Number 5 in Sikhism

 Number 5 in Sikhism

Sikhism – The Five K’s                              

The Khanda is a symbol of the Khalsa.

Sikhism was founded by Guru Nanak (1469 – 1539) in North India.Number 5 in Sikhism - Sikh Khanda

Sikhs believe the word of God has come through The Ten Gurus.

Before his death Guru Gobind Singh declared he was the final of the human Gurus.

After he died the authority passed on to the Guru Granth Sahib. Guru Granth Sahib is the name of the sacred scriptures.

Khalsa, which means pure, was instituted by the tenth Guru Gobind Singh. Khalsa is initiated by a ceremony.

Sikh men who are initiated in the Khalsa will wear the Five K’s as instructed by Guru Gohind Singh.

The Five K’s are also known as Amritdhari.

These five K’s were set down in 1699 by Guru Gobind Singh.



The wooden comb – symbolizes moral control and cleanliness


The steel bracelet worn on the right wrist – symbolizes strength and integrity


Ceremonial weapon – symbolizes courage, readiness to defend the weak.


Cotton shorts, much like boxer shorts – symbol of self-control.


Uncut hair – symbolizes saintliness. The long hair is covered by a turban.



The Five Virtues in Sikhism The Five Evils in Sikhism
Sat Truth Kam  Lust 
Daya  Compassion  Krodh Rage
Santokh  Contentment  Lobh  Greed 
Nimrata  Humility  Moh  Attachment 
Pyare  Love  Ahankar Ego 


Number 5 in Sikhism: The Five Beloved Ones

In 1699 Guru Gobind Singh (the Tenth Guru) was in Amandpur. Guru Gobind Singh addressed a huge crowd of thousands outside his tent.

He drew his sword and asked if anyone was willing to die for their faith. The third time he asked a man stepped forward.

He entered the tent with the Guru. Shortly after, the Guru Gobind Singh came out of the tent with a bloody sword.

He asked for another volunteer. Another man stepped forward and went into the Guru’s tent.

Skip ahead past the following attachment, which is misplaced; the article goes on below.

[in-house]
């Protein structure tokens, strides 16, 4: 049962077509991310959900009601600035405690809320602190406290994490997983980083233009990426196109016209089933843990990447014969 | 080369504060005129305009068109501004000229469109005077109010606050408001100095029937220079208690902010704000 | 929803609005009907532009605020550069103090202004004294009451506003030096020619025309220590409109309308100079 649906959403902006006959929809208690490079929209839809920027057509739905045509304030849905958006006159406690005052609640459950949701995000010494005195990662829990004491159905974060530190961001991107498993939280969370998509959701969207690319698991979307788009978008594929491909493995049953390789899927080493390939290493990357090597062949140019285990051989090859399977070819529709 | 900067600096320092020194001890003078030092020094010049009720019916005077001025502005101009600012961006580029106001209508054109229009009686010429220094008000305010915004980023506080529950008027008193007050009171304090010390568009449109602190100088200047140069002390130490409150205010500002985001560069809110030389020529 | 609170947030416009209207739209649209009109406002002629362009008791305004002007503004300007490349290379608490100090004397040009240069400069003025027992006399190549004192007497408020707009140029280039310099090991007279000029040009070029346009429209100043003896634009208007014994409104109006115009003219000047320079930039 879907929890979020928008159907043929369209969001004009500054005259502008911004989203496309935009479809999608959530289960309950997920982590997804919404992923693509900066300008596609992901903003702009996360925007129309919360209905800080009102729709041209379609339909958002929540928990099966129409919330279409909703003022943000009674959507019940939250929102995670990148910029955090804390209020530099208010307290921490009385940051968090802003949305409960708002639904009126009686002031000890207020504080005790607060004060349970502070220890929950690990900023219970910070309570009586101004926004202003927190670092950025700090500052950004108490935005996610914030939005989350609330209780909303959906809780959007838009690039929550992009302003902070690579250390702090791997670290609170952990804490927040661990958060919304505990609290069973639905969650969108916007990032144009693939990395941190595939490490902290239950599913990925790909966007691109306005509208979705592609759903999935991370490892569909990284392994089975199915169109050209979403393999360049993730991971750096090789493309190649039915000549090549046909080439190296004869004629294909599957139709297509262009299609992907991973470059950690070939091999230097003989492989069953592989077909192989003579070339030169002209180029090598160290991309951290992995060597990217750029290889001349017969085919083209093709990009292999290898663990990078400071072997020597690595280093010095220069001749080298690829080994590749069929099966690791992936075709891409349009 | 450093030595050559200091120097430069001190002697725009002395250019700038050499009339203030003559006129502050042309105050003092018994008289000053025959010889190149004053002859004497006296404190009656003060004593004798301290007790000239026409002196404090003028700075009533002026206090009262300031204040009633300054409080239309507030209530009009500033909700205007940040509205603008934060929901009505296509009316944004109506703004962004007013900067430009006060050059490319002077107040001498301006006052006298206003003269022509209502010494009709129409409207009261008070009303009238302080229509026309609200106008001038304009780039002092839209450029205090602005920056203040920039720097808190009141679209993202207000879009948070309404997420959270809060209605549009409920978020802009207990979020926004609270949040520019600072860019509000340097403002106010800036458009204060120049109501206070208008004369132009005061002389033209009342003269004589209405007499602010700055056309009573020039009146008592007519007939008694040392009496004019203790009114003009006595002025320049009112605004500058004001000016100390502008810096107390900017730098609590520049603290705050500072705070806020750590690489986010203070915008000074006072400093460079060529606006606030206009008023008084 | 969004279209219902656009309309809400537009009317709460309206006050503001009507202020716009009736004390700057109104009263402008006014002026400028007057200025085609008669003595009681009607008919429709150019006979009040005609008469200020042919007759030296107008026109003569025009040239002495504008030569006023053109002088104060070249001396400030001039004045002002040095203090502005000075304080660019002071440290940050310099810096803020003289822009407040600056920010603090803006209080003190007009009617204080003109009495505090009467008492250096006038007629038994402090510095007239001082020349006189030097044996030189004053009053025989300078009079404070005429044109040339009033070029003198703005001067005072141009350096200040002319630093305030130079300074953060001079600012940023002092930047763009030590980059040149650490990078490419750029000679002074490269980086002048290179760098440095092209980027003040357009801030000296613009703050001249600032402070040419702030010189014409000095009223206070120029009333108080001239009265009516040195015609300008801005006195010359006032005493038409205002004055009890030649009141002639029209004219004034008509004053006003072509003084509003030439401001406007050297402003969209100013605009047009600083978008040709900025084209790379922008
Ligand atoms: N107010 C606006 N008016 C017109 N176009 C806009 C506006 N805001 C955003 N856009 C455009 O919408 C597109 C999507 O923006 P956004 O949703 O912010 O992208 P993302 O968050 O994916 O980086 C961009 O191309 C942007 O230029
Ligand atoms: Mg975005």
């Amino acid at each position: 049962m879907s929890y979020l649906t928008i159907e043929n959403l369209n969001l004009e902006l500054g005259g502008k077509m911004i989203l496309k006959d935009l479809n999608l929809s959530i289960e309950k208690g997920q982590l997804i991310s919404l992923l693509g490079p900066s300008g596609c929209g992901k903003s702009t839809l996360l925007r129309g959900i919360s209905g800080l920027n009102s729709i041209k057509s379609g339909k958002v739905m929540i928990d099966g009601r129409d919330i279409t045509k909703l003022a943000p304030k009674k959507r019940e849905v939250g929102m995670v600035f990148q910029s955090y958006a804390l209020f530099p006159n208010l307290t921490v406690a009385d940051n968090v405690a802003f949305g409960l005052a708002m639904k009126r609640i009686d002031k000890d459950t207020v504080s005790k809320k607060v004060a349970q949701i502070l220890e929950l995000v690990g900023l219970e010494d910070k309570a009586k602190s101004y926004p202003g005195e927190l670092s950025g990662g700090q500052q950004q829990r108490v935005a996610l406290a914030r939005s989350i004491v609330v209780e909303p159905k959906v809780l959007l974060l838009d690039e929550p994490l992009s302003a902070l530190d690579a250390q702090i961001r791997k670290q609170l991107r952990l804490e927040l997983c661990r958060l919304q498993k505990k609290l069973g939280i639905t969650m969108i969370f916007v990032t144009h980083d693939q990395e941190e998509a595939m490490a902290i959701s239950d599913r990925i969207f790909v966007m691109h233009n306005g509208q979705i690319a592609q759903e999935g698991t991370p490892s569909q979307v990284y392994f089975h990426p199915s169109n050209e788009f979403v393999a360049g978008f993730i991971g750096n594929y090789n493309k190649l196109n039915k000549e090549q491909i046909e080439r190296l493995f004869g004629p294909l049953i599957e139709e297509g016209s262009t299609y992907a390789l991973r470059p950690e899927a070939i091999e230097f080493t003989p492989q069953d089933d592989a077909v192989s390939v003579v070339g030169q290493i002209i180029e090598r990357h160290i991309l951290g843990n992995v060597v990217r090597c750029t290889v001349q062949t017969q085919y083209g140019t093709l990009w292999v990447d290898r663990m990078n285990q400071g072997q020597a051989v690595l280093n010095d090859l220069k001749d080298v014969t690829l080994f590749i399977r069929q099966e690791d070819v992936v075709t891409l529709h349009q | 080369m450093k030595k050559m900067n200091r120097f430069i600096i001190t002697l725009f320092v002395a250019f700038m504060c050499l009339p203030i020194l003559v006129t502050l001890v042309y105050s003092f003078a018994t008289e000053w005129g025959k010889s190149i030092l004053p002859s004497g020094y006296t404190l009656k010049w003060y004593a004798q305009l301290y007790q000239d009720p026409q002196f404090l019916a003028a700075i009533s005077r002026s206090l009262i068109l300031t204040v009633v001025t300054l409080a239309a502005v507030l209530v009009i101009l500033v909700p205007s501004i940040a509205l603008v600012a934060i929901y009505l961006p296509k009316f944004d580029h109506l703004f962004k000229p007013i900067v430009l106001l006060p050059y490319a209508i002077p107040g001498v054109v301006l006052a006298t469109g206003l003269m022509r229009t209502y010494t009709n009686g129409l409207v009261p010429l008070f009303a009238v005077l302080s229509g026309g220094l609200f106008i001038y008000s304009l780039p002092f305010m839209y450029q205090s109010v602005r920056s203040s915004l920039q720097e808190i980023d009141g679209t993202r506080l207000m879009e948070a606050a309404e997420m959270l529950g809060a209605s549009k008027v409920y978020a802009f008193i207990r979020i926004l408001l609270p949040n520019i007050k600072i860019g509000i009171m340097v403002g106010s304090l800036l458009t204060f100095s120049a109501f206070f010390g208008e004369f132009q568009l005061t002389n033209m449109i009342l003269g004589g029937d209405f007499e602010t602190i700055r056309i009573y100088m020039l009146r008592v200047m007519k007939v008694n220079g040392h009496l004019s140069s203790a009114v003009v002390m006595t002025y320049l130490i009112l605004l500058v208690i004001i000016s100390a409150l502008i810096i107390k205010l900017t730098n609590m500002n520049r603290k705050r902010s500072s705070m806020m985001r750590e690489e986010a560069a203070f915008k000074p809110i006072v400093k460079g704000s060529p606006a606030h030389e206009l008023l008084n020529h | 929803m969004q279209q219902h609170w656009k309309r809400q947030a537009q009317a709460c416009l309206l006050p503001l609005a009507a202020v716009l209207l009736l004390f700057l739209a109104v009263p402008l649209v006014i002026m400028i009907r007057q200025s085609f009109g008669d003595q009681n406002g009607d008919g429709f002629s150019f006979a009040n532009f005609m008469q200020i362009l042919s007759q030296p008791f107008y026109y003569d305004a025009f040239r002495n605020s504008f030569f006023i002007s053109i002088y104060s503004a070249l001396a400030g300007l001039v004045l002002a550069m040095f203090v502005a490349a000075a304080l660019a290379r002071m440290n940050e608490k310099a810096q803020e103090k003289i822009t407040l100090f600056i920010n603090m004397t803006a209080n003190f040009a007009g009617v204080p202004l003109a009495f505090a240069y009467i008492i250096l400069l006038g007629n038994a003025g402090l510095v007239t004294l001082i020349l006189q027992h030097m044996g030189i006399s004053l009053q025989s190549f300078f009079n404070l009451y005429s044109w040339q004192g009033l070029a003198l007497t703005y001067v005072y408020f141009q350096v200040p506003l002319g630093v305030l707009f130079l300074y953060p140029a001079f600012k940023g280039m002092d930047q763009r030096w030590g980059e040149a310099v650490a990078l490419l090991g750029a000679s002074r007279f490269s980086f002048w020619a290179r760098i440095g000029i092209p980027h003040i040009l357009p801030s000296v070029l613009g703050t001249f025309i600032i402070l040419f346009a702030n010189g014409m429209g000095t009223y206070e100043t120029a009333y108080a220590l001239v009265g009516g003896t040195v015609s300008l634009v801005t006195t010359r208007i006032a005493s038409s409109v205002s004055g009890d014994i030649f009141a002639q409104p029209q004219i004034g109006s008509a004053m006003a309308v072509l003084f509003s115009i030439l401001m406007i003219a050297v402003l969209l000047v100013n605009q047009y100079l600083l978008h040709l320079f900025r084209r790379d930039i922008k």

Again the Guru came out with a bloody sword and asked yet again for a volunteer. This procedure was repeated five times.

The crowd was shocked. The Guru Gohind Singh came out of the tent once more.

This time he was accompanied by the five men who were unharmed.

These five men who were willing to die for their faith became known as the Five Beloved Ones – The Panj Piare.

It was on this day the Guru took a bowl of water. Sahib Devan added it sugar crystals to the water.

She was given the name Mata Sahib Kaur and is respected as “The Mother of the Khalsa”.

The Guru mixed the water and sugar using his sword. This nectar is called Amrit. 

He recited the five Banis (Five Prayers).

The Five Beloved Ones were each given five handfuls of Amrit to drink.

The Guru then sprinkled the Amrit on their eyes five times.

They also received five sprinkles of the Amrit on their hair.

The Five K’s were initiated.

This was the first Sikh Baptism ceremony, The Khalsa. Khalsa means “pure”.

Any man who has been initiated to the Khalsa will that day be given the name Singh, which means Lion.

A woman will be given the name Kaur, which means Princess.

The Five Beloved Ones

1. Bhai Daya Singh

2. Bhai Mukham Singh

3. Bhai Sahib Singh

4. Bhai Dharam Singh

5. Bhai Himmat Singh


2 thoughts on “Number 5 in Sikhism”

  1. Sikhs are THE WARRIORS of India ..
    Distinguished service .. in the British Indian Army and in the Indian Army ..
    great businessmen, robust physique and what not ??

    @Meghana . you are right .. they are pride of India .. but what happened in the riots are unfortunate ..

  2. Sikhs are for sure,
    the pride of India .. they are not just proud and strong .. they are humble while serving, honest while working and they never beg .. never steal .. and choose death instead of disgrace ..

    Thanks for an insight into their religion ..


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